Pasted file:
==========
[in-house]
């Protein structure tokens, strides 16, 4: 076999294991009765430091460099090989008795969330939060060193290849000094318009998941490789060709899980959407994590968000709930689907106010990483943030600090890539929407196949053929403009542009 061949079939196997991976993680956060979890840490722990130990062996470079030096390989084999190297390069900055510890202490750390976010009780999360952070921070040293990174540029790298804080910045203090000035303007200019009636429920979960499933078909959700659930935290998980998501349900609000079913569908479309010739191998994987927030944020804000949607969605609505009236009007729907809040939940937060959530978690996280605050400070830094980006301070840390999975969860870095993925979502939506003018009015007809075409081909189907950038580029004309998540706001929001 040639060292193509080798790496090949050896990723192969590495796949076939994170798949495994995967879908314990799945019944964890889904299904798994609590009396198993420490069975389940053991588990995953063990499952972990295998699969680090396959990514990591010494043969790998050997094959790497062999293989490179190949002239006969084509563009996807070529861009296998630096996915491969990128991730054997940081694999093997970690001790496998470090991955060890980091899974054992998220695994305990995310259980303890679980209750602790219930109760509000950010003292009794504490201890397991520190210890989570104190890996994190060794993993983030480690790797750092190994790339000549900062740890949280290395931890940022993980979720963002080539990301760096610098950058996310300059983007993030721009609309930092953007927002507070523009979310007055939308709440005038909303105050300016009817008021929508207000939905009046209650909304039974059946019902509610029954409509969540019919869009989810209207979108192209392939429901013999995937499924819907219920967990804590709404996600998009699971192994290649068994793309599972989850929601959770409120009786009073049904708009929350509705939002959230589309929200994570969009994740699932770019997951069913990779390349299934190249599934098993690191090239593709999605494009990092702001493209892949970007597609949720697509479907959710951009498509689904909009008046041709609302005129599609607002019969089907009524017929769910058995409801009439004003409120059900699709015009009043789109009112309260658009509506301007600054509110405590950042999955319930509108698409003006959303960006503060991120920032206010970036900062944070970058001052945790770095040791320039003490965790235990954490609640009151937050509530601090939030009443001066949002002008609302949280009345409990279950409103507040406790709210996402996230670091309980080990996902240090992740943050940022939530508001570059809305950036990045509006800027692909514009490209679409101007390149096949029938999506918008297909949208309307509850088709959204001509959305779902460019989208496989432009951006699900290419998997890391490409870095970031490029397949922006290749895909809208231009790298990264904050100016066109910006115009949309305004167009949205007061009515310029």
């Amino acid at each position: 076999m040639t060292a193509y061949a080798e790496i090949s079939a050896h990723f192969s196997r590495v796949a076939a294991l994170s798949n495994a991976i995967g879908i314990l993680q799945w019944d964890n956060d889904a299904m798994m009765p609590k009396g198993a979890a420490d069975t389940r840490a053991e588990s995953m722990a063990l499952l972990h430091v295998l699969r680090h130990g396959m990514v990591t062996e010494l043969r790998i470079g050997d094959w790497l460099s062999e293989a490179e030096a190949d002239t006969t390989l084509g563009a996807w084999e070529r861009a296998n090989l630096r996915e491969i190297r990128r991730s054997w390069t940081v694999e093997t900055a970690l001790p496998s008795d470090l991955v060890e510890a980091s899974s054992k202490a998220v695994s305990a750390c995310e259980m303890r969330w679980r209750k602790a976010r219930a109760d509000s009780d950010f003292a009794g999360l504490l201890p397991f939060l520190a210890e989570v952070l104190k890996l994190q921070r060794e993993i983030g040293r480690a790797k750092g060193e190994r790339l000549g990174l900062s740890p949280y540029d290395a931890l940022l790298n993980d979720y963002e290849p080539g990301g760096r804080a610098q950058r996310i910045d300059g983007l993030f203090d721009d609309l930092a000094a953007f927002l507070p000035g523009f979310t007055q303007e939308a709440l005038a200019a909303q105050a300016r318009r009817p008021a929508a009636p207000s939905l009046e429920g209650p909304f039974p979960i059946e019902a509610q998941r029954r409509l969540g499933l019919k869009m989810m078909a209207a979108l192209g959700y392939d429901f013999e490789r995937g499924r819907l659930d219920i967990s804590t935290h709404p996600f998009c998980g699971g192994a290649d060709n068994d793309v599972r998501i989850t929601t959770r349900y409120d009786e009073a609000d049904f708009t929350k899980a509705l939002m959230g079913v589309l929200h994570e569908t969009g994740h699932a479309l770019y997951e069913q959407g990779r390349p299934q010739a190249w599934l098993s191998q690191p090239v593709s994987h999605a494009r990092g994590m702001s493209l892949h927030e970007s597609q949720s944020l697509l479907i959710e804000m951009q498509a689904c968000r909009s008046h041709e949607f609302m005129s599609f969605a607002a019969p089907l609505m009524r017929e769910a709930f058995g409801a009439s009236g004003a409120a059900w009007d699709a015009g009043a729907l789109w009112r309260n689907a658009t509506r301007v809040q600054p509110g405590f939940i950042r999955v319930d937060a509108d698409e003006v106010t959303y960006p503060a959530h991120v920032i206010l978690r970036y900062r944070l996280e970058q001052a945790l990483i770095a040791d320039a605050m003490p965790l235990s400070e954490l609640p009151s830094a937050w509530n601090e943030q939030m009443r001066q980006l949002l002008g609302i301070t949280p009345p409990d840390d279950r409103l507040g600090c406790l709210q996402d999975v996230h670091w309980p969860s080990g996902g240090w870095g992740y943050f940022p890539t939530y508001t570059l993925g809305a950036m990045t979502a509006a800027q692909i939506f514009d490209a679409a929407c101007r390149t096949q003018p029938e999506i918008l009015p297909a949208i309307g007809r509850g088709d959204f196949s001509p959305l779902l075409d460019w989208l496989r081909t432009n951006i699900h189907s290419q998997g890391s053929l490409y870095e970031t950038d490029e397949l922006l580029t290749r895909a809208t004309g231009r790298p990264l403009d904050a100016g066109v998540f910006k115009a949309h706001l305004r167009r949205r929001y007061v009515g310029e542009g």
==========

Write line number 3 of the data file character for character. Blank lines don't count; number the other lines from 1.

């Amino acid at each position: 076999m040639t060292a193509y061949a080798e790496i090949s079939a050896h990723f192969s196997r590495v796949a076939a294991l994170s798949n495994a991976i995967g879908i314990l993680q799945w019944d964890n956060d889904a299904m798994m009765p609590k009396g198993a979890a420490d069975t389940r840490a053991e588990s995953m722990a063990l499952l972990h430091v295998l699969r680090h130990g396959m990514v990591t062996e010494l043969r790998i470079g050997d094959w790497l460099s062999e293989a490179e030096a190949d002239t006969t390989l084509g563009a996807w084999e070529r861009a296998n090989l630096r996915e491969i190297r990128r991730s054997w390069t940081v694999e093997t900055a970690l001790p496998s008795d470090l991955v060890e510890a980091s899974s054992k202490a998220v695994s305990a750390c995310e259980m303890r969330w679980r209750k602790a976010r219930a109760d509000s009780d950010f003292a009794g999360l504490l201890p397991f939060l520190a210890e989570v952070l104190k890996l994190q921070r060794e993993i983030g040293r480690a790797k750092g060193e190994r790339l000549g990174l900062s740890p949280y540029d290395a931890l940022l790298n993980d979720y963002e290849p080539g990301g760096r804080a610098q950058r996310i910045d300059g983007l993030f203090d721009d609309l930092a000094a953007f927002l507070p000035g523009f979310t007055q303007e939308a709440l005038a200019a909303q105050a300016r318009r009817p008021a929508a009636p207000s939905l009046e429920g209650p909304f039974p979960i059946e019902a509610q998941r029954r409509l969540g499933l019919k869009m989810m078909a209207a979108l192209g959700y392939d429901f013999e490789r995937g499924r819907l659930d219920i967990s804590t935290h709404p996600f998009c998980g699971g192994a290649d060709n068994d793309v599972r998501i989850t929601t959770r349900y409120d009786e009073a609000d049904f708009t929350k899980a509705l939002m959230g079913v589309l929200h994570e569908t969009g994740h699932a479309l770019y997951e069913q959407g990779r390349p299934q010739a190249w599934l098993s191998q690191p090239v593709s994987h999605a494009r990092g994590m702001s493209l892949h927030e970007s597609q949720s944020l697509l479907i959710e804000m951009q498509a689904c968000r909009s008046h041709e949607f609302m005129s599609f969605a607002a019969p089907l609505m009524r017929e769910a709930f058995g409801a009439s009236g004003a409120a059900w009007d699709a015009g009043a729907l789109w009112r309260n689907a658009t509506r301007v809040q600054p509110g405590f939940i950042r999955v319930d937060a509108d698409e003006v106010t959303y960006p503060a959530h991120v920032i206010l978690r970036y900062r944070l996280e970058q001052a945790l990483i770095a040791d320039a605050m003490p965790l235990s400070e954490l609640p009151s830094a937050w509530n601090e943030q939030m009443r001066q980006l949002l002008g609302i301070t949280p009345p409990d840390d279950r409103l507040g600090c406790l709210q996402d999975v996230h670091w309980p969860s080990g996902g240090w870095g992740y943050f940022p890539t939530y508001t570059l993925g809305a950036m990045t979502a509006a800027q692909i939506f514009d490209a679409a929407c101007r390149t096949q003018p029938e999506i918008l009015p297909a949208i309307g007809r509850g088709d959204f196949s001509p959305l779902l075409d460019w989208l496989r081909t432009n951006i699900h189907s290419q998997g890391s053929l490409y870095e970031t950038d490029e397949l922006l580029t290749r895909a809208t004309g231009r790298p990264l403009d904050a100016g066109v998540f910006k115009a949309h706001l305004r167009r949205r929001y007061v009515g310029e542009g």